Writing Two - Visual Culture and Historical Research
I saw an exhibit at the Carnegie Museum in Pittsburgh entitled “Impressionism In A New Light: From Monet to Stieglitz”. The show was a look at how Impressionism had impacted photography. As an art student, I was taught photography changed the need to render realistically, and Impressionism and Expressionism grew from the camera relieving the artist from the role of documenter. This show made the case that Impressionism created “Pictorialism”, where photographers were using techniques in both the taking photos and the development of photographs to show photography as art and more than “point-and-shoot” (1).
|Alfred Stieglitz "Georgia O'Keeffe" 1920|
As I sat for hours cherishing the opportunity to see O’Keeffe as Stieglitz might have seen her. I thought about O’Keeffe’s art work which added greatly to the power of the image. I was looking at an American Master photographed tenderly by the man who loved her before the stardom and before her legacy had been overanalyzed, bastardized and regurgitated.
|Georgia O'Keeffe's Black Iris Series 1926|
It was not until I witnessed the oversimplification and immature giggles toward her work that I felt perplexed. I heard other undergrads, “...she just paints vaginas.” There was that damned word “just” to reduce the significance of something, and the loaded word “vagina” which carries much more baggage (both selfish and commercial). This is the opposite of rappers trying to validate the “n-word” by saying they are re-purposing its meaning (Sturken and Cartwright p. 63). This is our culture claiming ownership of something intangible and trying to sell it, thus, cheapening it (Either option is misguided), and these idiots were allowed to speak that way, let alone think that way. The context of OUR culture was contaminating this fresh experience of looking at O’Keeffe’s art (Sturken and Cartwright p. 57) for me.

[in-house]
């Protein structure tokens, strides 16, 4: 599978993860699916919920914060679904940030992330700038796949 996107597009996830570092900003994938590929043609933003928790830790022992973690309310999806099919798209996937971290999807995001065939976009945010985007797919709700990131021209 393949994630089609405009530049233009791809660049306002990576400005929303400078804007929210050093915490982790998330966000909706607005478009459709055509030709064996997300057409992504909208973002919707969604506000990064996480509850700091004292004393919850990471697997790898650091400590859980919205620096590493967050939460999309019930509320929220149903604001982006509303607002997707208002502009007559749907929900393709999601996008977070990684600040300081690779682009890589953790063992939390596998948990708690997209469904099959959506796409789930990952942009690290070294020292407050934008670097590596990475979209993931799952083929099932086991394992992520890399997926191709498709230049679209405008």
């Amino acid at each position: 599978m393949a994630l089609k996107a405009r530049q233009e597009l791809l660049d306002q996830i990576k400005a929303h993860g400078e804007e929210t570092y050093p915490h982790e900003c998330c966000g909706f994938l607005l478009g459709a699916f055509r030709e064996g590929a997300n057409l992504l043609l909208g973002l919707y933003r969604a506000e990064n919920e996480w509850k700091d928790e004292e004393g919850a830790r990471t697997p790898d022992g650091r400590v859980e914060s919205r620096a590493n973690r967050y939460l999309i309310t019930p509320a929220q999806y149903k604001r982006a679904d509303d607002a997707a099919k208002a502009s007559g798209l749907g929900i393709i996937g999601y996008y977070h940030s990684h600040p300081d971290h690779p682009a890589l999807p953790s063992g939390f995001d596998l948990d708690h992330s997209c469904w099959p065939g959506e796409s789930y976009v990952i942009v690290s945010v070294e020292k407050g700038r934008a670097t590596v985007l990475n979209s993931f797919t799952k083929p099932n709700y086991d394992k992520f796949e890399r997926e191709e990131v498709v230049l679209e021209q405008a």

"The Hand of God" 1907
|Alfred Stieglitz |
"Hands and Thimble - Georgia O'Keeffe" 1920
Our visual culture often uses the lowest common denominator to unite us or relate to us, but it only treats us like children devaluing what is important under the guise of simplifying information. Simultaneously, our culture inflates the status of molesters who can sell and make capital. Krauss’s article proclaims art both representational and non-objective to be language that needs to be analyzed to understand providing the tools to fight the hard sell and avoid being misled. Conscious art education begins there. When deconstructing visual language/culture, we must be careful not to lose the subtlety of the art in exchange for a fast explanation, or an explanation at all.
- Christina Rouvalis, “First Impressions,” CARNEGIE, (Summer, 2012): 13-17.
- Author Unknown. “Georgia O’Keefe: About the Painter,” American Masters, 2006 <http://www.pbs.org/wnet/americanmasters/episodes/georgia-okeeffe/about-the-painter/55/> (28 April 2006).
- "Auguste Rodin: The Hand of God (08.210)". In Heilbrunn Timeline of Art History. New York: The Metropolitan Museum of Art, 2000–. http://www.metmuseum.org/toah/works-of-art/08.210 (October 2006)